Tax Tips for Adult: 1

Paul Lundgren
In March, the Internal Revenue Service reported that more than 1.2 million income tax returns had been audited in fiscal year 2005 in the U.S., a 21 percent increase from a year earlier.

According to that IRS report, audits of high-income returns (which the IRS defined for 2005 as returns reporting annual income of $100,000 or more) had reached a 10-year high. With the Bush administration having created some of the highest federal deficits in the history of the U.S. and the adult entertainment industry continuing to enjoy huge profits, some adult-oriented businesses are bound to become targets of IRS audits — and because they fear being audited, some adult entrepreneurs may be reluctant to take every deduction they are entitled to under U.S. tax laws.

But Joshua M. Kleinman, a Los Angeles-based accountant who has his share of clients in the adult industry, asserts that there is no reason why adult businesses should be paying any more taxes than they are legally required to pay and that they should take every legal deduction they are entitled to. Kleinman, of the firm Solomon, Winnett & Rosenfield, claims that while adult businesses, like mainstream businesses, need to be prepared for the possibility of an audit (which means keeping careful records and saving all business-related receipts), they need not be cowering in fear. Instead of being paranoid, Kleinman said, they should maintain knowledgeable accountants and learn as much as they can about legal tax deductions — and the list of business-related items that are deductible is a long one.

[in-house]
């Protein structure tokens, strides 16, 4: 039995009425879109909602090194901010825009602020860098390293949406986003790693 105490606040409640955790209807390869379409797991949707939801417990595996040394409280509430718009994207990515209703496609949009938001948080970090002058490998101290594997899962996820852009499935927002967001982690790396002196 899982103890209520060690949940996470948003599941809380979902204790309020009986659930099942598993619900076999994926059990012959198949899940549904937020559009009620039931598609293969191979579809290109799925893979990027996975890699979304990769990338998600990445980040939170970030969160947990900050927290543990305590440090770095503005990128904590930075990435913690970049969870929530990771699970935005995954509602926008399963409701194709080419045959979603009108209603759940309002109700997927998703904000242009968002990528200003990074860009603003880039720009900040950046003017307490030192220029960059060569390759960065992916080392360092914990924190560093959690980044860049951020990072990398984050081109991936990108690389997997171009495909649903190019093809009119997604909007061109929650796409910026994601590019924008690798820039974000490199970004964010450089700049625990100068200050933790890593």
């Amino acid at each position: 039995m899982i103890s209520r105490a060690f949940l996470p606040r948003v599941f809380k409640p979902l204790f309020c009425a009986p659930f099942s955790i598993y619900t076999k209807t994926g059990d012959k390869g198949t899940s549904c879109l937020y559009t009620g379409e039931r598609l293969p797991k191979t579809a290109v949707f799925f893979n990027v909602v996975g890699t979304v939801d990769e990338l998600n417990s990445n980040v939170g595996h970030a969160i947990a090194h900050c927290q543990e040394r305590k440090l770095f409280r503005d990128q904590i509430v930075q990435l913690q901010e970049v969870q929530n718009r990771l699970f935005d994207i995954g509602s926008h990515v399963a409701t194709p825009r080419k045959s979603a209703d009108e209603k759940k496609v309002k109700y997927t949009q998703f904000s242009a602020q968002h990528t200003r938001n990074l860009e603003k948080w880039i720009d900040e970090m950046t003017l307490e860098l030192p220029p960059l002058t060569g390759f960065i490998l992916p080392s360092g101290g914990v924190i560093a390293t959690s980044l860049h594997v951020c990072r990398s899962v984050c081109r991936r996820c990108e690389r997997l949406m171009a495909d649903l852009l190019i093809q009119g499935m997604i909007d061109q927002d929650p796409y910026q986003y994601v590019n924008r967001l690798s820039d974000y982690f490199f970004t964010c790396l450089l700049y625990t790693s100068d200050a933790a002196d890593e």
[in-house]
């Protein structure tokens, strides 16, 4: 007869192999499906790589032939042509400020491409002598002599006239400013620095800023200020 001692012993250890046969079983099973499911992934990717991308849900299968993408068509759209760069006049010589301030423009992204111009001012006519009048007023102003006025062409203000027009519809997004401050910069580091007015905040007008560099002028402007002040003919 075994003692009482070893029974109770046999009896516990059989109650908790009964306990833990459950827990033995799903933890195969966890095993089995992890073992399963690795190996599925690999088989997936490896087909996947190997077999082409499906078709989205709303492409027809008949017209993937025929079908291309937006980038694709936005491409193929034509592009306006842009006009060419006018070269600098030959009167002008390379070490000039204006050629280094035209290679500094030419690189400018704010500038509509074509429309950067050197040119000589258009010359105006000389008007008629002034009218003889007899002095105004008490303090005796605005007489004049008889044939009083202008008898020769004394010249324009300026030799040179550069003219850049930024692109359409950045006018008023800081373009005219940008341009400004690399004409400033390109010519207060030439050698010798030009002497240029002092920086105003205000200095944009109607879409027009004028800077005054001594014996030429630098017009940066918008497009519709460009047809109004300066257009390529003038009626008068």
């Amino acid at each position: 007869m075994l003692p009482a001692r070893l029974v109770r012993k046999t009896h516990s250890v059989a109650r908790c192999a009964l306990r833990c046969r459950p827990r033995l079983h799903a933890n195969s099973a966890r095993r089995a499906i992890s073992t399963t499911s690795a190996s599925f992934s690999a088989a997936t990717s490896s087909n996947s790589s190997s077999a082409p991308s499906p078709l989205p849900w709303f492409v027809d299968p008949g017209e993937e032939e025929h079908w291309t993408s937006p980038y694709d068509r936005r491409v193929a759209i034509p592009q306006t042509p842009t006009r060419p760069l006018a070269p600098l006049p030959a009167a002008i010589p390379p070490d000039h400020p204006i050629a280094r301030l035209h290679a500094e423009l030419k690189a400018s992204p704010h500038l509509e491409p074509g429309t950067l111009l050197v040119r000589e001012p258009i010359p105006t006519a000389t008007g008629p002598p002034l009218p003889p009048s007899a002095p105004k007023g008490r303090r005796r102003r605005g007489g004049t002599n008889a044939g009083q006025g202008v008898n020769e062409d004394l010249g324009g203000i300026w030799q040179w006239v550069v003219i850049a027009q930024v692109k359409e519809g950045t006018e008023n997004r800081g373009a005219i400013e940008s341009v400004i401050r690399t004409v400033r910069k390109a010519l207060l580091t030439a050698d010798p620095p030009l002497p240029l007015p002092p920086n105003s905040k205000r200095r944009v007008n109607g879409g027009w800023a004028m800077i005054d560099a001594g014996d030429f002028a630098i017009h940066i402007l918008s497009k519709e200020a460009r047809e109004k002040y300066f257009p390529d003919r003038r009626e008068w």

According to Kleinman, many of the things that are typically deducted by mainstream businesses also can be deducted by adult businesses, including office supplies (pens, paper, printers, ink cartridges, envelopes, etc.), computers, software, phone calls, travel expenses and business lunches. All of those deductions have to be business-related; a two-week trip to Rio de Janeiro, for example, is tax-deductible if you are going there to shoot or acquire content but not if you are going there strictly for a vacation.

Deductions: A Target?
Despite all the parallels between mainstream business tax returns and the tax returns of adult entrepreneurs, there are certain sexually oriented items that adult businesses are more likely to deduct, and anyone in the adult industry needs to know what those items are.

Adult film and video companies, Kleinman said, can legally deduct condoms, lubricants, dildos, vibrators and sex toys if they are used in the course of filmmaking. Of course, adult businesses come in many different forms — adult webmasters, strip clubs, BDSM dungeons and sex toy manufacturers all contribute to the adult industry's economic health — and a smart accountant will be mindful of an adult company's specific tax needs.